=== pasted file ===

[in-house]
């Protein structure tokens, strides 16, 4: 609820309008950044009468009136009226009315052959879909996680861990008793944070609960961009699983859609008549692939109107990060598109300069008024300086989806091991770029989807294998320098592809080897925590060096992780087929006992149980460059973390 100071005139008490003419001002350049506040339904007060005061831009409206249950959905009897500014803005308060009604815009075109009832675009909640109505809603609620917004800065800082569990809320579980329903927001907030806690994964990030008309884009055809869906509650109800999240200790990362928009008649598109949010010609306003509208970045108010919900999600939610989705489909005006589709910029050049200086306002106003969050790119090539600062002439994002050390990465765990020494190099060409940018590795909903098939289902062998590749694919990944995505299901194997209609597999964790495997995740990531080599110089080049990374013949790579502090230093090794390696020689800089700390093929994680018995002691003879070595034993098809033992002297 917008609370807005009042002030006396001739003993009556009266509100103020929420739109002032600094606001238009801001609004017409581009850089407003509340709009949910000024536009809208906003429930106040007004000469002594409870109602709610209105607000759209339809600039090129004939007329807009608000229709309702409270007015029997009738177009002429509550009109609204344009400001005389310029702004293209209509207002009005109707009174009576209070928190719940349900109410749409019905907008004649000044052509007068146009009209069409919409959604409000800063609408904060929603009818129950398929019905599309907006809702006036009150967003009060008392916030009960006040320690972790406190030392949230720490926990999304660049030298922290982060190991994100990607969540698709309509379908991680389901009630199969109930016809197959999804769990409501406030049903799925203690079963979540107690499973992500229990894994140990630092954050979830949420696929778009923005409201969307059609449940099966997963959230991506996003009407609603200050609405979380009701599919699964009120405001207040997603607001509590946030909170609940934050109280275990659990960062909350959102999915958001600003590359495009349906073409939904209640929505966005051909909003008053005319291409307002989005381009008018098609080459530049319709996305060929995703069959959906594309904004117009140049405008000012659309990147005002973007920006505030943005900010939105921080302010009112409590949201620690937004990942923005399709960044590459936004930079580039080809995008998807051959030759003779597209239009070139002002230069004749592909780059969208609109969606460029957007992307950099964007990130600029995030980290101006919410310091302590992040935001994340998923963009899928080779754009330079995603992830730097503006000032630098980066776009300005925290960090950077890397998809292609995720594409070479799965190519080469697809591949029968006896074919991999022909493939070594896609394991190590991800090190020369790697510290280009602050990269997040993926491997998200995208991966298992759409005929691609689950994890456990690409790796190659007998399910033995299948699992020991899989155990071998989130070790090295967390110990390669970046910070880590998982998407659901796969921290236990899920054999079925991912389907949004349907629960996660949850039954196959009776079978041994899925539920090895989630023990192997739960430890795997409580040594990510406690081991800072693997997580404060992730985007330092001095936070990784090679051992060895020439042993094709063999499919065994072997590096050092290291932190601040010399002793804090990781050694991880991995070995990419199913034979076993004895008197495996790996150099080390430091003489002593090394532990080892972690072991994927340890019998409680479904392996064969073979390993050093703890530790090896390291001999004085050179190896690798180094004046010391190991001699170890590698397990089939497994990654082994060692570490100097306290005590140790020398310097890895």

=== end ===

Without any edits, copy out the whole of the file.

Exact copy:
[in-house]
């Protein structure tokens, strides 16, 4: 609820309008950044009468009136009226009315052959879909996680861990008793944070609960961009699983859609008549692939109107990060598109300069008024300086989806091991770029989807294998320098592809080897925590060096992780087929006992149980460059973390 100071005139008490003419001002350049506040339904007060005061831009409206249950959905009897500014803005308060009604815009075109009832675009909640109505809603609620917004800065800082569990809320579980329903927001907030806690994964990030008309884009055809869906509650109800999240200790990362928009008649598109949010010609306003509208970045108010919900999600939610989705489909005006589709910029050049200086306002106003969050790119090539600062002439994002050390990465765990020494190099060409940018590795909903098939289902062998590749694919990944995505299901194997209609597999964790495997995740990531080599110089080049990374013949790579502090230093090794390696020689800089700390093929994680018995002691003879070595034993098809033992002297 917008609370807005009042002030006396001739003993009556009266509100103020929420739109002032600094606001238009801001609004017409581009850089407003509340709009949910000024536009809208906003429930106040007004000469002594409870109602709610209105607000759209339809600039090129004939007329807009608000229709309702409270007015029997009738177009002429509550009109609204344009400001005389310029702004293209209509207002009005109707009174009576209070928190719940349900109410749409019905907008004649000044052509007068146009009209069409919409959604409000800063609408904060929603009818129950398929019905599309907006809702006036009150967003009060008392916030009960006040320690972790406190030392949230720490926990999304660049030298922290982060190991994100990607969540698709309509379908991680389901009630199969109930016809197959999804769990409501406030049903799925203690079963979540107690499973992500229990894994140990630092954050979830949420696929778009923005409201969307059609449940099966997963959230991506996003009407609603200050609405979380009701599919699964009120405001207040997603607001509590946030909170609940934050109280275990659990960062909350959102999915958001600003590359495009349906073409939904209640929505966005051909909003008053005319291409307002989005381009008018098609080459530049319709996305060929995703069959959906594309904004117009140049405008000012659309990147005002973007920006505030943005900010939105921080302010009112409590949201620690937004990942923005399709960044590459936004930079580039080809995008998807051959030759003779597209239009070139002002230069004749592909780059969208609109969606460029957007992307950099964007990130600029995030980290101006919410310091302590992040935001994340998923963009899928080779754009330079995603992830730097503006000032630098980066776009300005925290960090950077890397998809292609995720594409070479799965190519080469697809591949029968006896074919991999022909493939070594896609394991190590991800090190020369790697510290280009602050990269997040993926491997998200995208991966298992759409005929691609689950994890456990690409790796190659007998399910033995299948699992020991899989155990071998989130070790090295967390110990390669970046910070880590998982998407659901796969921290236990899920054999079925991912389907949004349907629960996660949850039954196959009776079978041994899925539920090895989630023990192997739960430890795997409580040594990510406690081991800072693997997580404060992730985007330092001095936070990784090679051992060895020439042993094709063999499919065994072997590096050092290291932190601040010399002793804090990781050694991880991995070995990419199913034979076993004895008197495996790996150099080390430091003489002593090394532990080892972690072991994927340890019998409680479904392996064969073979390993050093703890530790090896390291001999004085050179190896690798180094004046010391190991001699170890590698397990089939497994990654082994060692570490100097306290005590140790020398310097890895």